Basic Kettlebell Training for Boxers
Most fighters are unfamiliar with the kettlebell, but it has the potential to increase punch speed and power. It also strengthens and conditions your entire body when you implement it in a functional, dynamic workout routine. To say the least, this odd-looking apparatus is versatile. The rest of this guide focuses on how the kettlebell can improve your strength and conditioning for boxing.
The Kettlebell Explained
Before you implement the kettlebell into your workout, you’ll first need to familiarize yourself with this unique apparatus. The kettlebell is a cast iron object that was first introduced in Russia. It’s shaped like a ball, but has a flat bottom that allows it to sit upright on the ground. The top of the bell has a handle that extends out in an inverted “U” shape. Sometimes the handle — or the entire bell — is covered in rubber.
Bells vary significantly in weight, ranging from around four pounds to well over 100 pounds. Men usually begin with a bell in the 25- to 35-pound range, while women generally begin with a bell weighing between 12 to 25 pounds. The kettlebell’s center of gravity is several inches away from your hand, which is a huge bonus because it improves coordination and forces you to use several different muscle groups at once.
Hot Tip: Super-set
A super-set consists of two or three different exercises done in sequence. A break is taken only after the two or three exercises have been completed. Implement the kettlebell into super-sets in order to amplify your routine. For example, do a set of kettlebell swings, then immediately follow this set with a set of traditional pull-ups or dips. Practice this sequence three times.
The Benefits of Alternative Training
Monotonous routines aren’t challenging. Kettlebells, on the other hand, offer an alternative method to strength training, and they provide major conditioning advantages as well. Some of the most notable benefits include:
- Conditioning: Most kettlebell exercises are done in sets consisting of 10 to 20 repetitions. These repetitions are controlled, but quick, and they target muscle groups from the entire body. In addition, many athletes do one exercise after another with little rest between sets; doing so improves both your aerobic and anaerobic capabilities.
- Targeting of hips and core: The kettlebell recruits muscles throughout the entire body, but most kettlebell exercises target the hips and core for control and stabilization. Basic kettlebell exercises — such as the swing and the clean — involve explosive movements. Punch speed and power come from your hips and core.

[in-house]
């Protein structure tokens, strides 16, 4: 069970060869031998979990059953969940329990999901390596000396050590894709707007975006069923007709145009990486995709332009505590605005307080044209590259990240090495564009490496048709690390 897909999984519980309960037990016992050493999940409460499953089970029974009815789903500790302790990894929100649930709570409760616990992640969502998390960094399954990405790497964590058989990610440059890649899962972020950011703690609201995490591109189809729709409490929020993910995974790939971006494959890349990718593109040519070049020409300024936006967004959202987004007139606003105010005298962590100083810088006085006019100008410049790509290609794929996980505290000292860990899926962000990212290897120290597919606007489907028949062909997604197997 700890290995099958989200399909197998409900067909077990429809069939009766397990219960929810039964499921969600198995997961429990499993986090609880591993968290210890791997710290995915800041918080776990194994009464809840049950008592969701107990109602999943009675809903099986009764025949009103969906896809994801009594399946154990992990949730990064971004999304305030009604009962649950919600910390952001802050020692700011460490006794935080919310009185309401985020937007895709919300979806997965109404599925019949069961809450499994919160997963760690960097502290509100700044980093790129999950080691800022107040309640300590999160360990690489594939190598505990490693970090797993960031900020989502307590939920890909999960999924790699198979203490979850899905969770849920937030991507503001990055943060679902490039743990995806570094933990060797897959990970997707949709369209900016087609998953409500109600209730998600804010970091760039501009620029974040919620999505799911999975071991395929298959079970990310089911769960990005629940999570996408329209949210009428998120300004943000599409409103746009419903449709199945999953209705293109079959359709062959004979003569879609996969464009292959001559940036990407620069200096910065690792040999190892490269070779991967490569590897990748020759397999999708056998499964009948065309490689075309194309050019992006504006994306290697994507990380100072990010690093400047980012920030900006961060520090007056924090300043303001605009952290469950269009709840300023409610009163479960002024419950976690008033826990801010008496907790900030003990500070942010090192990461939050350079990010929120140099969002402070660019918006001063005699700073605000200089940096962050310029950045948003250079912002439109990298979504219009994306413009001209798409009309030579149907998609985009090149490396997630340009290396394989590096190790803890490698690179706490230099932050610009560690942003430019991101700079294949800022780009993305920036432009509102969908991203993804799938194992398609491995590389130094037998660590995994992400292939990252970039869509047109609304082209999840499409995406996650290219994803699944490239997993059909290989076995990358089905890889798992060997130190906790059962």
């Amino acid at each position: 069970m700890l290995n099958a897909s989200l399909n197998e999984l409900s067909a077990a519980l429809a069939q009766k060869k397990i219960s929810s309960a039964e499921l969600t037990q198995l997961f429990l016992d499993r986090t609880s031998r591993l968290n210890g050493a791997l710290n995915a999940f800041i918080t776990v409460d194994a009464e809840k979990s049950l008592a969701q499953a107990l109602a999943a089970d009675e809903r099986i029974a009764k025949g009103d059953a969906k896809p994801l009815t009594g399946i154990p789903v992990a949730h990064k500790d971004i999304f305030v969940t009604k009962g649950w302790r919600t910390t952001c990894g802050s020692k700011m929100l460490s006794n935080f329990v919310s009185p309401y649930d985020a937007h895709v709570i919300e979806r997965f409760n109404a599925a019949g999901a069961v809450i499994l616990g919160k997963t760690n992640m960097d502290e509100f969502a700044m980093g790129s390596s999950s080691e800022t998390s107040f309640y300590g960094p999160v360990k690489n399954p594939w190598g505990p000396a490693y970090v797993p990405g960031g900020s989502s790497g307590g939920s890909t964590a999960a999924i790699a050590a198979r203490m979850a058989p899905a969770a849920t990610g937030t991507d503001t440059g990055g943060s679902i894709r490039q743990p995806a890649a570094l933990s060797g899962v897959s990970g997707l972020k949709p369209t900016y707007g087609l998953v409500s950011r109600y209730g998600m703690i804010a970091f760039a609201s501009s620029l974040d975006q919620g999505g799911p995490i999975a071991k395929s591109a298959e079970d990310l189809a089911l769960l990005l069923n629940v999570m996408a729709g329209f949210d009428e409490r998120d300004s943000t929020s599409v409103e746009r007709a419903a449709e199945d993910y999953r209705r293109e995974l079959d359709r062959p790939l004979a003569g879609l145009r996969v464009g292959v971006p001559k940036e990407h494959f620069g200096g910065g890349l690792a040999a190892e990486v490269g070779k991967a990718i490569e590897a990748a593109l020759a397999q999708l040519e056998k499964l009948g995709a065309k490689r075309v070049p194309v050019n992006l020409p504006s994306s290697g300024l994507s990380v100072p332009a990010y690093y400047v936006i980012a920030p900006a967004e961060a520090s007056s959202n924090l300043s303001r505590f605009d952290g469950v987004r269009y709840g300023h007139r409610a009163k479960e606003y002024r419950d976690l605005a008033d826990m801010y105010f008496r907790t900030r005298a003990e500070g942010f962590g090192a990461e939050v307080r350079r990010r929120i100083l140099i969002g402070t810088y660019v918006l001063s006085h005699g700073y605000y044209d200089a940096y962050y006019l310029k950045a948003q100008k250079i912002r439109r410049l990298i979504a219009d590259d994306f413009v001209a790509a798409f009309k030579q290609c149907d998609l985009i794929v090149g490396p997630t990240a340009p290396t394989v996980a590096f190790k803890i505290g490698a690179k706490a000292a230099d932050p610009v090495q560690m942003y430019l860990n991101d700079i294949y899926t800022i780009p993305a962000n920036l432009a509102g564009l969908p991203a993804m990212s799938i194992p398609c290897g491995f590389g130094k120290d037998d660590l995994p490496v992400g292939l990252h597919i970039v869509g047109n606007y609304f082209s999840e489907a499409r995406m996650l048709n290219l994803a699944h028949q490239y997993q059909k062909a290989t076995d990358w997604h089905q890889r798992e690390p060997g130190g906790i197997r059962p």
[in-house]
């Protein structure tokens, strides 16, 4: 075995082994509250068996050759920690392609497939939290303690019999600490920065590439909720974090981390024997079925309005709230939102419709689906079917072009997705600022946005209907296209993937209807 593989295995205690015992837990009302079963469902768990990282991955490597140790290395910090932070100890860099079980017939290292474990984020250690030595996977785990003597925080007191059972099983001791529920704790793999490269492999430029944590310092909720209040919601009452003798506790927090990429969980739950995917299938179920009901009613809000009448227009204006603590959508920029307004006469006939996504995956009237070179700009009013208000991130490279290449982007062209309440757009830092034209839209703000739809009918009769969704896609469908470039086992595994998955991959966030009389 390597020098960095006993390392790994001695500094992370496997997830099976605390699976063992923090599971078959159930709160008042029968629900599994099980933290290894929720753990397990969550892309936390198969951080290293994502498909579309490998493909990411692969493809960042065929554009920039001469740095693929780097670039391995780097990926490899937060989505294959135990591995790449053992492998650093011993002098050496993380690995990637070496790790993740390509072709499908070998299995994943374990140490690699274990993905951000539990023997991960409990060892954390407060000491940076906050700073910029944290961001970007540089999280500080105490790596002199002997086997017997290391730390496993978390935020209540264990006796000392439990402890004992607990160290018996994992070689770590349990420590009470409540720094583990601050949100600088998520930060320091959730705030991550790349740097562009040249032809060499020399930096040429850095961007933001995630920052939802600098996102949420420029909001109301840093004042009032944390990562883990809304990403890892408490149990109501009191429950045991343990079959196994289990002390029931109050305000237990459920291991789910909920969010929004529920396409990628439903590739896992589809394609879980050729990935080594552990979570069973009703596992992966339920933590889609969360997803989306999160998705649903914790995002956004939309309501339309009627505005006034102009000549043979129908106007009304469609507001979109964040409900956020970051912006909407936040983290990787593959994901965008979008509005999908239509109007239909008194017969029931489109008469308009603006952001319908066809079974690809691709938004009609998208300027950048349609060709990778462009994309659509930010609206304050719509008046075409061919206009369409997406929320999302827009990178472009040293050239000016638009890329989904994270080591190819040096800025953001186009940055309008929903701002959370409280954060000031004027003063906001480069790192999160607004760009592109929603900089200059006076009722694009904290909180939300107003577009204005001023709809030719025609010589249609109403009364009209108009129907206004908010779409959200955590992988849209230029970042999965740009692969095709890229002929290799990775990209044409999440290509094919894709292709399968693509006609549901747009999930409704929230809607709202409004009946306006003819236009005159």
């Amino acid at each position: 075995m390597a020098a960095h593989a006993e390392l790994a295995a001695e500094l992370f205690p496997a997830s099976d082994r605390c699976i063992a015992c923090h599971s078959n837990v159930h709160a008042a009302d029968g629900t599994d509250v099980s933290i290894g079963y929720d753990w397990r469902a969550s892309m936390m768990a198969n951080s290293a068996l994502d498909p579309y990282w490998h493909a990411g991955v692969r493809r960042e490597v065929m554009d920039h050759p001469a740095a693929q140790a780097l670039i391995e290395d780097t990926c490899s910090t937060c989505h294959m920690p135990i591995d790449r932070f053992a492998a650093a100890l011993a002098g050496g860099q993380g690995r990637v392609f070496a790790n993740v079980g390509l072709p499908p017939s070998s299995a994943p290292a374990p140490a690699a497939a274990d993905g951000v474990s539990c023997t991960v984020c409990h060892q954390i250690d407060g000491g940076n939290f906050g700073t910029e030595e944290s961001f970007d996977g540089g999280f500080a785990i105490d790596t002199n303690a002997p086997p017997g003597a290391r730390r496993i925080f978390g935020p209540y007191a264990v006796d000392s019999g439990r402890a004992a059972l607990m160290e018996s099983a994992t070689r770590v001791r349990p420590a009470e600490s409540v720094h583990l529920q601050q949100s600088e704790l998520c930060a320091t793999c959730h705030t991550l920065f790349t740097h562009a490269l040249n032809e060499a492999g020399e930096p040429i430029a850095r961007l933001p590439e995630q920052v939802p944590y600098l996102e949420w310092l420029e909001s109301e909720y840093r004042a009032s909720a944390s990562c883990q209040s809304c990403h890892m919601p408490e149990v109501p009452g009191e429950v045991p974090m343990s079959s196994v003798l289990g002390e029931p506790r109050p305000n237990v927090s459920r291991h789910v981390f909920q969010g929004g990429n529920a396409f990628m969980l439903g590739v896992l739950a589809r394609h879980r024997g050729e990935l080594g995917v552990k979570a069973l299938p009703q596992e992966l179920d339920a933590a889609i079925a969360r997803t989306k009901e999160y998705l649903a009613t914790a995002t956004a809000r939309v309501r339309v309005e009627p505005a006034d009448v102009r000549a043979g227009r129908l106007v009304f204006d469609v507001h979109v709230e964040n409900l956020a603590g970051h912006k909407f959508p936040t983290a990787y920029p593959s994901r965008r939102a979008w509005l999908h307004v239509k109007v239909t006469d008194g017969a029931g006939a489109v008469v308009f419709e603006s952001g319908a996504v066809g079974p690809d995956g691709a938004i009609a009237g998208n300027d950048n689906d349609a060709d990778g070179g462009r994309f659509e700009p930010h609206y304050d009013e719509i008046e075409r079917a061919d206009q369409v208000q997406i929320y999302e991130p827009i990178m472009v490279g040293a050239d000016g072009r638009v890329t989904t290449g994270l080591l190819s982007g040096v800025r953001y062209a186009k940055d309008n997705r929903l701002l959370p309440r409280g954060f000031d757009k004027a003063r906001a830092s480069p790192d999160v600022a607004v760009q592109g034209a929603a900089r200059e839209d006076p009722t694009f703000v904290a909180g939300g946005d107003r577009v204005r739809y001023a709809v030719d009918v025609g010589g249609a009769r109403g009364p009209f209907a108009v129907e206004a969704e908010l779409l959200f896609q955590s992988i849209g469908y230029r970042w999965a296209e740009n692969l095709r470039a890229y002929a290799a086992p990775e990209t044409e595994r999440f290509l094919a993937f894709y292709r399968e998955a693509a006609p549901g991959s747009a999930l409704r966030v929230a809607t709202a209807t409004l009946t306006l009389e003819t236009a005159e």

- Increased grip strength: Boxing trainers often remind their students to squeeze their fist before landing a blow. Kettlebell training increases forearm strength, which helps generate punch power.
- Increased flexibility: Flexibility plays a huge part in advanced kettlebell movements. Introductory exercises improve your natural flexibility so that you can progress to more advanced movements.
- Efficiency: Most competitive boxers work out more than once each day. Kettlebell routines are effective even when you have little time on your hands.
Many gyms now offer kettlebell classes. Classes teach you new exercises, and the instructors ensure that your technique is correct on the exercises that you already know.
The most basic kettlebell exercise is the two-arm swing. This exercise appears easy at first glance, but you’ll quickly find out that it requires focus and sufficient core strength. It also serves as the foundation for all other kettlebell exercises. Try kettlebell swings by following these steps:
- Hold the handle of the bell with both hands.
- Get into a squat position, with your butt back and your feet slightly wider than shoulder-width apart. Allow the bell to hang between your legs. Ensure that your torso is upright and that your abs are braced.
- Gently swing the bell forward and backward between your legs in order to create some momentum.
- Swing the bell from below you to in front of you. Your arms should be fully extended and the bell should peak directly in front of your face. Use your hips to thrust forward, and don’t rely on your arm strength.
- Repeat this movement 10 to 20 times for three sets.
Advancing Your Routine
The kettlebell swing is an excellent introductory movement for your new training regimen. Once you’re comfortable with the basic swing, then you can learn other crucial exercises such as the clean and press. These exercises are specifically helpful for boxers who’re looking to improve speed, power, and explosiveness.